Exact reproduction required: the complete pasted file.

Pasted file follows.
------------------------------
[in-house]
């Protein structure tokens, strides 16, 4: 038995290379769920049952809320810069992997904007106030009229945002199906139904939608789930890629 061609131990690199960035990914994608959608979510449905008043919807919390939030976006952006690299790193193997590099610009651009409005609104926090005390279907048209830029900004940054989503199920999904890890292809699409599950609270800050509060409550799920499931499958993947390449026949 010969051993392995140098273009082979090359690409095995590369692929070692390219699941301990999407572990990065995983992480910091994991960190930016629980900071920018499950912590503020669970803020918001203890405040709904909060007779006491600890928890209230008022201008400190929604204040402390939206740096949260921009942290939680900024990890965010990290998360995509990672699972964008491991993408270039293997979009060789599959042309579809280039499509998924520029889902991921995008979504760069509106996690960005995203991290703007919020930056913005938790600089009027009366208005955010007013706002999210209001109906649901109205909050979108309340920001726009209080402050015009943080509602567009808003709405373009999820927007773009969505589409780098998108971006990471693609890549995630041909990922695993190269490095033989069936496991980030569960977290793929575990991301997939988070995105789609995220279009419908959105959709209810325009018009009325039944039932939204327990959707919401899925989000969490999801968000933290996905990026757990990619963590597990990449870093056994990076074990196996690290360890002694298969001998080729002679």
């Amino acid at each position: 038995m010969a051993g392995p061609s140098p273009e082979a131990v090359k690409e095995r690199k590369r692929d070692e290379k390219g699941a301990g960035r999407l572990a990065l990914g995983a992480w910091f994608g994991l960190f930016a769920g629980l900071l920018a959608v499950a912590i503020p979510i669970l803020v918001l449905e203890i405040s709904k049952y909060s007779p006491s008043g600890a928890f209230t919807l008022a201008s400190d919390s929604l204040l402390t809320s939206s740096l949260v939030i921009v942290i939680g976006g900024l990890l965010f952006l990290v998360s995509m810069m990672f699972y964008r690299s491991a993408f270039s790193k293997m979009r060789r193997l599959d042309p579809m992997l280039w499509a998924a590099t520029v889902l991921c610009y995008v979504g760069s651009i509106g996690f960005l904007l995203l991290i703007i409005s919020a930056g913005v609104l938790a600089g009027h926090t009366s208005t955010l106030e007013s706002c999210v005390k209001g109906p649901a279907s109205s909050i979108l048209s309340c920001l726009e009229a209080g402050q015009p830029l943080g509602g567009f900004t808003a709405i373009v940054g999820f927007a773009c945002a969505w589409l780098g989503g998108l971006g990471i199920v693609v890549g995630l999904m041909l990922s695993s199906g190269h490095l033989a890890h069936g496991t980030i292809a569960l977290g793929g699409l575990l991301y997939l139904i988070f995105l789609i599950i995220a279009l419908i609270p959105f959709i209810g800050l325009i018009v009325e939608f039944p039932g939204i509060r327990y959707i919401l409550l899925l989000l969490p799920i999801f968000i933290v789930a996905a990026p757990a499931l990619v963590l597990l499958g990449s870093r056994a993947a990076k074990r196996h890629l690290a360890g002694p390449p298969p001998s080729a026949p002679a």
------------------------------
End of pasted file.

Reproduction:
[in-house]
């Protein structure tokens, strides 16, 4: 038995290379769920049952809320810069992997904007106030009229945002199906139904939608789930890629 061609131990690199960035990914994608959608979510449905008043919807919390939030976006952006690299790193193997590099610009651009409005609104926090005390279907048209830029900004940054989503199920999904890890292809699409599950609270800050509060409550799920499931499958993947390449026949 010969051993392995140098273009082979090359690409095995590369692929070692390219699941301990999407572990990065995983992480910091994991960190930016629980900071920018499950912590503020669970803020918001203890405040709904909060007779006491600890928890209230008022201008400190929604204040402390939206740096949260921009942290939680900024990890965010990290998360995509990672699972964008491991993408270039293997979009060789599959042309579809280039499509998924520029889902991921995008979504760069509106996690960005995203991290703007919020930056913005938790600089009027009366208005955010007013706002999210209001109906649901109205909050979108309340920001726009209080402050015009943080509602567009808003709405373009999820927007773009969505589409780098998108971006990471693609890549995630041909990922695993190269490095033989069936496991980030569960977290793929575990991301997939988070995105789609995220279009419908959105959709209810325009018009009325039944039932939204327990959707919401899925989000969490999801968000933290996905990026757990990619963590597990990449870093056994990076074990196996690290360890002694298969001998080729002679």
């Amino acid at each position: 038995m010969a051993g392995p061609s140098p273009e082979a131990v090359k690409e095995r690199k590369r692929d070692e290379k390219g699941a301990g960035r999407l572990a990065l990914g995983a992480w910091f994608g994991l960190f930016a769920g629980l900071l920018a959608v499950a912590i503020p979510i669970l803020v918001l449905e203890i405040s709904k049952y909060s007779p006491s008043g600890a928890f209230t919807l008022a201008s400190d919390s929604l204040l402390t809320s939206s740096l949260v939030i921009v942290i939680g976006g900024l990890l965010f952006l990290v998360s995509m810069m990672f699972y964008r690299s491991a993408f270039s790193k293997m979009r060789r193997l599959d042309p579809m992997l280039w499509a998924a590099t520029v889902l991921c610009y995008v979504g760069s651009i509106g996690f960005l904007l995203l991290i703007i409005s919020a930056g913005v609104l938790a600089g009027h926090t009366s208005t955010l106030e007013s706002c999210v005390k209001g109906p649901a279907s109205s909050i979108l048209s309340c920001l726009e009229a209080g402050q015009p830029l943080g509602g567009f900004t808003a709405i373009v940054g999820f927007a773009c945002a969505w589409l780098g989503g998108l971006g990471i199920v693609v890549g995630l999904m041909l990922s695993s199906g190269h490095l033989a890890h069936g496991t980030i292809a569960l977290g793929g699409l575990l991301y997939l139904i988070f995105l789609i599950i995220a279009l419908i609270p959105f959709i209810g800050l325009i018009v009325e939608f039944p039932g939204i509060r327990y959707i919401l409550l899925l989000l969490p799920i999801f968000i933290v789930a996905a990026p757990a499931l990619v963590l597990l499958g990449s870093r056994a993947a990076k074990r196996h890629l690290a360890g002694p390449p298969p001998s080729a026949p002679a």